With respect to procurement, Supply Chain Management (SCM) has made specific commitments in the OPS Multi-Year Accessibility Plan to embed accessibility requirements into its procurement policies and practices and is working in partnership with the OPS Diversity Office on a number of initiatives. For example, SCM is consulting with the Diversity Office on an ongoing basis to inform its procurement modernization initiative, and is participating in a six-month pilot of the application of the OPS Diversity and Accessibility Lens to its policies and processes. The OPS Diversity Office is also working with SCM, and a working group of ministry representatives, to support ministries to efficiently, and inclusively, procure diversity and accessibility-related knowledge, tools and services.

In addition, through the Ministry of Energy and Infrastructure, the Ontario Realty Corporation, the government’s real estate service provider, is developing a new Pilot Accessibility Design Standard for Ontario Government Facilities. This pilot standard will proactively override and inform new builds and will include application criteria for retrofits, as well as an audit checklist. It is complemented by an Accessibility Management Framework and the interim universal signage and wayfinding technical backgrounder, which are used to implement the objectives of the Accessibility for Ontarians with Disabilities Act, 2005 (AODA). This Framework will support government commitments on the implementation of the AODA by taking a centre-of-excellence perspective to accessibility. The Framework will help ensure all new construction and significant renovations consider the best of contemporary accessibility practices.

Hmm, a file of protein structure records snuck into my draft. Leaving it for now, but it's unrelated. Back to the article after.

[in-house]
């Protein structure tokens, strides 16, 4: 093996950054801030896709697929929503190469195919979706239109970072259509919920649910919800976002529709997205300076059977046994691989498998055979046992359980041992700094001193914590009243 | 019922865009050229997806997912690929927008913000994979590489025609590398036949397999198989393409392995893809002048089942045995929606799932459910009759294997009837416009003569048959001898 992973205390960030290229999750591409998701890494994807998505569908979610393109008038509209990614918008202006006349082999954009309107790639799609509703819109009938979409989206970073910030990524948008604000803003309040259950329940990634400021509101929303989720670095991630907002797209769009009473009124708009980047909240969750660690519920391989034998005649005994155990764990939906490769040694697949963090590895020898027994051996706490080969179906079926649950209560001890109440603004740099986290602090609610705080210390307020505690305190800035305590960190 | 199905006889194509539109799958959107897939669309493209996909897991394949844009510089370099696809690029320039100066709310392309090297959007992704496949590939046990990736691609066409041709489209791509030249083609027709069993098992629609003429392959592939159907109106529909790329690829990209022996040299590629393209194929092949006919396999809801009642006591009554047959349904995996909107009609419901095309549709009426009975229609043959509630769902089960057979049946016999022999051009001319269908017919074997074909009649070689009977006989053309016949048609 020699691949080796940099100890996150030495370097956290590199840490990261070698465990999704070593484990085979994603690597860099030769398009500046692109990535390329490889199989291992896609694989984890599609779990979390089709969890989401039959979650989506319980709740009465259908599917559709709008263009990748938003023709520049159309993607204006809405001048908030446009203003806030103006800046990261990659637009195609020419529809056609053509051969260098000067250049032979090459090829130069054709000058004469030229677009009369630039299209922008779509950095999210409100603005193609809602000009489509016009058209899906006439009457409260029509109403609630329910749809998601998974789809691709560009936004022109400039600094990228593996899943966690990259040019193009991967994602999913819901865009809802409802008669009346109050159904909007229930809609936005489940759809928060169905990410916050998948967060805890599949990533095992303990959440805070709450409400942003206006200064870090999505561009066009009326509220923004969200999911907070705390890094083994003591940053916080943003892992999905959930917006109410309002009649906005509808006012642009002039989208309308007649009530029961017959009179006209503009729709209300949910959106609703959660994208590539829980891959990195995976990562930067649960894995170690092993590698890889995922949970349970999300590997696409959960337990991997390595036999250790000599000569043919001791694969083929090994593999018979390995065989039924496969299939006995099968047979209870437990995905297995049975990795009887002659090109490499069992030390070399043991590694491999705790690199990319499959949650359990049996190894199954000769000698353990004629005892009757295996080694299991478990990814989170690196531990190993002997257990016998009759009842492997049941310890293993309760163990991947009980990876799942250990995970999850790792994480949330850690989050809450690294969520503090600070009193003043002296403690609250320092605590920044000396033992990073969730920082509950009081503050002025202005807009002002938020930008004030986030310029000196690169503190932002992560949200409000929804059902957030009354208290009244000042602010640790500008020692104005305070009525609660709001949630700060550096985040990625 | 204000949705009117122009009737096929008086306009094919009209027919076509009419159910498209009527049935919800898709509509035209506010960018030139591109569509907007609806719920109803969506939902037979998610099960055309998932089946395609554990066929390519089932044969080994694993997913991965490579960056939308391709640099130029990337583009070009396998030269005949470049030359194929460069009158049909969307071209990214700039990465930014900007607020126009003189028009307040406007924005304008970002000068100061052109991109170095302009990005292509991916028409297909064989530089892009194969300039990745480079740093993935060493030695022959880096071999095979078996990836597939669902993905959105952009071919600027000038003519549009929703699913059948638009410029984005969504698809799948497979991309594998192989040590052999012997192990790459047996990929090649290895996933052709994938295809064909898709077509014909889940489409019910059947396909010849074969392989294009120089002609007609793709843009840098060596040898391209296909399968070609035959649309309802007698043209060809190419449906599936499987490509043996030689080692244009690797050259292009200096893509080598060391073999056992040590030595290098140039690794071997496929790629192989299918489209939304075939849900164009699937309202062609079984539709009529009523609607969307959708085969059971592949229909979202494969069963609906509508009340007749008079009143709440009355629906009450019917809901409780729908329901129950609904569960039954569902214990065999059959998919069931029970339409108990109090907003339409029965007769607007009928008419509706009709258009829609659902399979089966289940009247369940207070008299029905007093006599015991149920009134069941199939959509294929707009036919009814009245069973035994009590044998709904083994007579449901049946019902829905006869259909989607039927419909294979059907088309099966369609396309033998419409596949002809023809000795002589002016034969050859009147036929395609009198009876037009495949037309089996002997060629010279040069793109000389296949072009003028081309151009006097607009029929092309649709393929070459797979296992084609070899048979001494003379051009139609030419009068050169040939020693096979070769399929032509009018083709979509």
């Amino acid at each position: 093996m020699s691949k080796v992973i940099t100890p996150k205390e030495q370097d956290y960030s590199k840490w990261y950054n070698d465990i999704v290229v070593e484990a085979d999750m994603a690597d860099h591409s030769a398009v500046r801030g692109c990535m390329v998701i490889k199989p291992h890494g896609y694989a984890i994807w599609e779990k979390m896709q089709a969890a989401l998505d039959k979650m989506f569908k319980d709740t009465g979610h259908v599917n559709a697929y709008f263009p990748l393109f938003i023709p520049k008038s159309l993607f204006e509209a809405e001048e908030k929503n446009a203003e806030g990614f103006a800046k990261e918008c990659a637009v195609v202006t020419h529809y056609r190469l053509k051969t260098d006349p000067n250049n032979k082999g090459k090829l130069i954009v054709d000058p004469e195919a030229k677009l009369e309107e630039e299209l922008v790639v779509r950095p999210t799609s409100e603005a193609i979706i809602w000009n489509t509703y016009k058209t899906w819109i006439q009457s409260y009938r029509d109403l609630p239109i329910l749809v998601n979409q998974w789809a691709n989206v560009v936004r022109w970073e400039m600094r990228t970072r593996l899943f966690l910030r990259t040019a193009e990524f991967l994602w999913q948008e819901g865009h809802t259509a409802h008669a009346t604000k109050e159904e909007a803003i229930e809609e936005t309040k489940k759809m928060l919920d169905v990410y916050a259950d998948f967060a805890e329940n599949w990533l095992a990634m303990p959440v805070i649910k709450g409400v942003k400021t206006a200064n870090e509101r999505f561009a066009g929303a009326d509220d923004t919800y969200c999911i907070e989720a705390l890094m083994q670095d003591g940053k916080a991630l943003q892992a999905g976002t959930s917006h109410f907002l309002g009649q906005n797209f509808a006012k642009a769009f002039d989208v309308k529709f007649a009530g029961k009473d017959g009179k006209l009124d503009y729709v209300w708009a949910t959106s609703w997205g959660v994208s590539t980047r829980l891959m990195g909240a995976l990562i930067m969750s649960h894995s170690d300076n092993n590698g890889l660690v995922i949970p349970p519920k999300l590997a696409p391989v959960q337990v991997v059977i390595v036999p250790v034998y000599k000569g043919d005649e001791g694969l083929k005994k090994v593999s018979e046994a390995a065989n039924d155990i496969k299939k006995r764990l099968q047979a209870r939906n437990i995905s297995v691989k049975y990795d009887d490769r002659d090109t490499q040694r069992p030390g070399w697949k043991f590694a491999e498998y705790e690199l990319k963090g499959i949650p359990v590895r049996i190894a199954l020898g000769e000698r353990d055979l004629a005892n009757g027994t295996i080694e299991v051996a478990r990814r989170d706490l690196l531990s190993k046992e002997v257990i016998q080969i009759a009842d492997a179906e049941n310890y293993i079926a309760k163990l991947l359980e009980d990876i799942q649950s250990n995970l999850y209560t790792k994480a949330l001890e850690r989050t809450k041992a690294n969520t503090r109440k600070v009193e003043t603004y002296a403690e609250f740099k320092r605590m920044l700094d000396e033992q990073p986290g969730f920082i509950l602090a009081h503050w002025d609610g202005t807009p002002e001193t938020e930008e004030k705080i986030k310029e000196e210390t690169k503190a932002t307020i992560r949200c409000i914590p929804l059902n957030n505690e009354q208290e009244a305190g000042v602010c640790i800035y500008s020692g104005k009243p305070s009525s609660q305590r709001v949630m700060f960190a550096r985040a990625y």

The lessons learned through implementation of the above initiatives will inform and refine our approach to ensuring that infrastructure and procurement spending is used in ways that promote and increase accessibility for persons with disabilities and is not used to create new barriers.